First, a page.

The Land League, the name of which was changed to the Irish National League in the early ’80’s, having prepared the path to eventual victory, declined in potency after the political movement was divided into Parnellites and Anti-Parnellites in 1890. The elements composing these rival parties were, through the initiative of William O’Brien, M.P., and in commemoration of the one hundredth anniversary of the United Irishmen of Wolfe Tone’s day, joined in 1898 under the name of the United Irish League, John E. Redmond becoming the first president, and also the chairman of the Parliamentary Party which it had been instrumental in uniting. This organization is now a living, vital force in the affairs of Ireland on both sides of the Atlantic, Mr. Redmond being still its head, with Michael J. Ryan, of Philadelphia, as president of the American Branch.
The Knights of Columbus were organized in 1881 by Rev. Michael McGivney, in New Haven, Connecticut, and a charter was granted by the Connecticut Legislature on March 29,1882. At first the activity of the organization was confined to Connecticut, but the time was ripe for its mission, and it soon spread rapidly throughout New England. In 1896 it began to attract the attention of Catholic young men in other parts of the nation, and during the next few years its appeal was made irresistibly in almost every State. It now exists in all the States of the Union, the Dominion of Canada, Nova Scotia, Newfoundland, Panama, Porto Rico, Mexico, Cuba, and the Philippine Islands, with a total membership of 328,000, of whom 108,000 are insurance members and 220,000 associate members. Its mortuary reserve fund is $4,500,000, being over $1,000,000 more than is required by law. It is one of the most successful fraternal societies ever organized, and the Irish-American Catholics have given to it the full strength of their enthusiasm and purpose.
The temperance movement among Catholics was, from the visit of Father Mathew in 1849, largely Irish. The societies first formed were united by no bond until 1871, when the Connecticut societies formed a State Union. Other States formed unions and a national convention in Baltimore in 1872 created a National Union. In 1878 there were 90,000 priests, laymen, women, and children in the Catholic Total Abstinence Benevolent Union. In 1883 the Union was introduced into Canada, and in 1895 there were 150,000 members on the American continent. From the C.T.A.B.U. were formed the Knights of Father Mathew, a total abstinence and semi-military body, first instituted in St. Louis in 1872.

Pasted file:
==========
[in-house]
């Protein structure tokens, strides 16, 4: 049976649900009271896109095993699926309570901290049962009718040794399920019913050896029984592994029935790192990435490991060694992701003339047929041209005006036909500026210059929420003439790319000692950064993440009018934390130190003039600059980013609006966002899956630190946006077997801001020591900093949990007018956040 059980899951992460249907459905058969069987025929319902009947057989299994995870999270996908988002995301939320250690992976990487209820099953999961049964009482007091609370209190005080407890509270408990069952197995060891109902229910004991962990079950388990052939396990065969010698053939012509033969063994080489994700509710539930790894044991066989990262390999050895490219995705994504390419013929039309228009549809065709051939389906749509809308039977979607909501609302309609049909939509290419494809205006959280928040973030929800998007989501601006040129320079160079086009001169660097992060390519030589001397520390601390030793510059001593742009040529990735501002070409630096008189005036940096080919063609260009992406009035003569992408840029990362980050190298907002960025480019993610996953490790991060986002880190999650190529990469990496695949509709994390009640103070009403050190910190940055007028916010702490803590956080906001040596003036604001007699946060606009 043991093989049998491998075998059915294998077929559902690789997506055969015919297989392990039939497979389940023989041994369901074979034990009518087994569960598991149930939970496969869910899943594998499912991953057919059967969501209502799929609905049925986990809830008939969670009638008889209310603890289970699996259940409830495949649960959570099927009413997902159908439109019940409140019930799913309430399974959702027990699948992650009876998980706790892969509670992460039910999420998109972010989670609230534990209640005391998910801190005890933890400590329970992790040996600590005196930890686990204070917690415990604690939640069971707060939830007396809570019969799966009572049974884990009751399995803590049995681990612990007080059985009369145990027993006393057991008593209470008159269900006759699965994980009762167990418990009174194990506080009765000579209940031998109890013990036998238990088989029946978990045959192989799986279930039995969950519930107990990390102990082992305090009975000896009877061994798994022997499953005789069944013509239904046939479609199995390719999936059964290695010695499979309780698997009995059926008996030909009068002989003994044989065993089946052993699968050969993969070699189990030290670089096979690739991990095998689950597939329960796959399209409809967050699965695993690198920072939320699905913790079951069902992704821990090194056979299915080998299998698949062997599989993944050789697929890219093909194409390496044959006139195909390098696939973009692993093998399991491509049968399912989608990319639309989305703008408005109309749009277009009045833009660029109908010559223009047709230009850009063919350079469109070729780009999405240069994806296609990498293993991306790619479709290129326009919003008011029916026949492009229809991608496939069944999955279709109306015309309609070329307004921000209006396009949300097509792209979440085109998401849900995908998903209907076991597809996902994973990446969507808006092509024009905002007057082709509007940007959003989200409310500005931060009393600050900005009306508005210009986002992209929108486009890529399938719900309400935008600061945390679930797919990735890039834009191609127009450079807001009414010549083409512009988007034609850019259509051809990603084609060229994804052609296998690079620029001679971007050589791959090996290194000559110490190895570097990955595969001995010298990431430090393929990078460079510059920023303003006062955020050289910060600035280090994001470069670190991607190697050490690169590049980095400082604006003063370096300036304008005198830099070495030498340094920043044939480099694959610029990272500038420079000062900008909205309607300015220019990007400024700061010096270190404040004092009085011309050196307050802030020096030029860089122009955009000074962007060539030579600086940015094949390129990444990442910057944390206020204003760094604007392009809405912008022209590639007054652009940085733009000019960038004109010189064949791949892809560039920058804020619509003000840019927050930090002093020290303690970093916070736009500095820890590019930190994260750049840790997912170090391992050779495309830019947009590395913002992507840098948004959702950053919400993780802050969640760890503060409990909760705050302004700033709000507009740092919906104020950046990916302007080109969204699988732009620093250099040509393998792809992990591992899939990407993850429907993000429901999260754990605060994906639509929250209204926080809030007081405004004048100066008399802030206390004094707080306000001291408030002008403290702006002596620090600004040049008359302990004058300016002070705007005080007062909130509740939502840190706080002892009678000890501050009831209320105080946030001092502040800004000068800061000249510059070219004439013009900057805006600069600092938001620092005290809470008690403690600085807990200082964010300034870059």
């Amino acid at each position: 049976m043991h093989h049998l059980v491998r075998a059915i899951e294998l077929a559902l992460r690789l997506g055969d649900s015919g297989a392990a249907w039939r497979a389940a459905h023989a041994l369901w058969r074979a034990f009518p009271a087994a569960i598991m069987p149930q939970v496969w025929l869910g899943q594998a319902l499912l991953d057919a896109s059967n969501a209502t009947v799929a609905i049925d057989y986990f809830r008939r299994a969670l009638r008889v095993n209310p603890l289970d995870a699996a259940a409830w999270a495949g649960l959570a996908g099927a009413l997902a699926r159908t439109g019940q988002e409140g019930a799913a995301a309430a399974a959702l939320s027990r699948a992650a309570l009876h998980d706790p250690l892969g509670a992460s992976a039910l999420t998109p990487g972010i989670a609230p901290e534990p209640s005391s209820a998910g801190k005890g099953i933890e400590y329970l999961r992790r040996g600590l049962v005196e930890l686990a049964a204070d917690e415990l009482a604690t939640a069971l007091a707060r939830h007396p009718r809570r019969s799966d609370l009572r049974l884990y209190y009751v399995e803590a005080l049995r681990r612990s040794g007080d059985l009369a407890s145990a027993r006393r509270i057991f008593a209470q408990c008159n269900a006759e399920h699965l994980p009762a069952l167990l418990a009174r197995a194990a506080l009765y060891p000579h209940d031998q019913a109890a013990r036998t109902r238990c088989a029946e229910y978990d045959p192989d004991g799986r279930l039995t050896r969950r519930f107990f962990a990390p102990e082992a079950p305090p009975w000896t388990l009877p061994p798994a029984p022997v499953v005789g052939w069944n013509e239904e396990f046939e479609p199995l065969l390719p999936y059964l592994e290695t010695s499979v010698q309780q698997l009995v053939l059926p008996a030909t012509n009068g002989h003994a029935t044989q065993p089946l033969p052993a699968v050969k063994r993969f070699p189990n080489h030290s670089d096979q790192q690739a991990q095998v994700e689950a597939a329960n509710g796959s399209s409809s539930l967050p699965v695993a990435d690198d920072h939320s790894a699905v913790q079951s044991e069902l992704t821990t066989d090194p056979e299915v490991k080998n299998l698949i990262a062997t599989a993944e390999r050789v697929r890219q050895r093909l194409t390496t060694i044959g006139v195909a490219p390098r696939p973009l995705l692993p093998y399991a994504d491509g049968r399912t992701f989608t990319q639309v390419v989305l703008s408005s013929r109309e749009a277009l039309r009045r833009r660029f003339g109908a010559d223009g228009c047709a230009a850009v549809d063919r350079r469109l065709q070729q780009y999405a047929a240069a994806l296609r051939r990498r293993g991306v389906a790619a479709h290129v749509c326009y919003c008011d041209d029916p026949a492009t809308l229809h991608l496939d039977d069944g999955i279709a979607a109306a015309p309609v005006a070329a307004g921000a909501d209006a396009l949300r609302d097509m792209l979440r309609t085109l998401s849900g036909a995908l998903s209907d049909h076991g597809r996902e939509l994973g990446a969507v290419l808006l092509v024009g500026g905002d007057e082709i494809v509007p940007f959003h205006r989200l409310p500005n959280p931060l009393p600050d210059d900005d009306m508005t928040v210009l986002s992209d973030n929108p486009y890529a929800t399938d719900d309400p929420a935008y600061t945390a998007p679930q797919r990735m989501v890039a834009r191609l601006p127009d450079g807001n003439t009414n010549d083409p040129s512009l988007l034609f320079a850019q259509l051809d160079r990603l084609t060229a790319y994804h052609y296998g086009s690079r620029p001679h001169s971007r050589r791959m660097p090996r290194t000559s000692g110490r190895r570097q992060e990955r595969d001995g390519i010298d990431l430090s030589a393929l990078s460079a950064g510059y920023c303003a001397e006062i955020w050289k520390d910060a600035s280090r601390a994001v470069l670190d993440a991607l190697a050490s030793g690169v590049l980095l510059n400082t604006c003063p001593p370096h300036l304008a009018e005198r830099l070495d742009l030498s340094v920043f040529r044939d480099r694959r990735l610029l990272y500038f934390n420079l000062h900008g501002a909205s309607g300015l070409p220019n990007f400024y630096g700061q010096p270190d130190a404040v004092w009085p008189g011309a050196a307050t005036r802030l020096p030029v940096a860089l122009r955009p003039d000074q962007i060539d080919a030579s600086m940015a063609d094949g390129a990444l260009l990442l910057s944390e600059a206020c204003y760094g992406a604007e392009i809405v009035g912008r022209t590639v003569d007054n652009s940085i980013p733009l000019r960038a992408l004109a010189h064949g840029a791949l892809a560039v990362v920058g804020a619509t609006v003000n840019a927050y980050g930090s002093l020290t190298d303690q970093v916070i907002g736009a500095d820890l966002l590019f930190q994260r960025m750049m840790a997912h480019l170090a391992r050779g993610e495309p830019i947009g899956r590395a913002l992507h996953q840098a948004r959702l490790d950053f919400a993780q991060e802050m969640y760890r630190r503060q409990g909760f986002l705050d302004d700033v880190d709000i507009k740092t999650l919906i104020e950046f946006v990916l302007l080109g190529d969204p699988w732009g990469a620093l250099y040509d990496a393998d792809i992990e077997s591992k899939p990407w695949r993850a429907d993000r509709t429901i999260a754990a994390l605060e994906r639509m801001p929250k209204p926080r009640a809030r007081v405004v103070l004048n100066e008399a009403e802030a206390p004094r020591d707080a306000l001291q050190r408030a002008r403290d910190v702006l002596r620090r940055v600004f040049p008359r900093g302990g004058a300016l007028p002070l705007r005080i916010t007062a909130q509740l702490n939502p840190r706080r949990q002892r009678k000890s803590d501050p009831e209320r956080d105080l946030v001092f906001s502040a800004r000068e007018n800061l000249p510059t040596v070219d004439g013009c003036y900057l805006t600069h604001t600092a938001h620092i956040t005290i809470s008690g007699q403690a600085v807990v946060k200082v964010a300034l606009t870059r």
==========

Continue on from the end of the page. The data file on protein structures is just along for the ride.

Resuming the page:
The Catholic Knights of America, with a membership chiefly Irish-American, were organized in Memphis, Tennessee, in 1877, and the advantages offered for insurance soon attracted 20,000 members. The decade of the ’70’s was prolific of Irish Catholic associations. The Catholic Benevolent Legion was founded in 1873, shortly followed by the Catholic Mutual Benevolent Association, the Catholic Order of Foresters (which started in Massachusetts and spread to other States), the Irish Catholic Benevolent Union, and the Society of the Holy Name, which latter, although tracing its origin to Lisbon in 1432, is yet dominantly Irish in America.
In the large industrial centres there are scores of Irish county and other societies composed of Irishmen and Irish-Americans, organized for the service of country and faith, beneficence and education, and all dedicated to the uplifting of humanity and to the progress of civilization. The ancient genius for organization has not been lost, the spirit of brotherhood pulsates strongly in the Irish heart, and through its powerful societies the race retains its place in the advance of mankind.
John M. Campbell: History of the Friendly Sons of St. Patrick and Hibernian Society; Maguire: The Irish in America; McGee: Irish Settlers in America; John O’Dea: History of the Ancient Order of Hibernians and Ladies’ Auxiliary in America; Michael Davitt: The Fall of Feudalism in Ireland; Cashman: Life of Michael Davitt; T.P. O’Connor: The Parnell Movement; Joseph Denieffe: Recollections of the Irish Revolutionary Brotherhood; Articles in the Catholic Encyclopedia; Report of the Knights of Columbus, 1914; The Tidings, Los Angeles, 7th annual edition.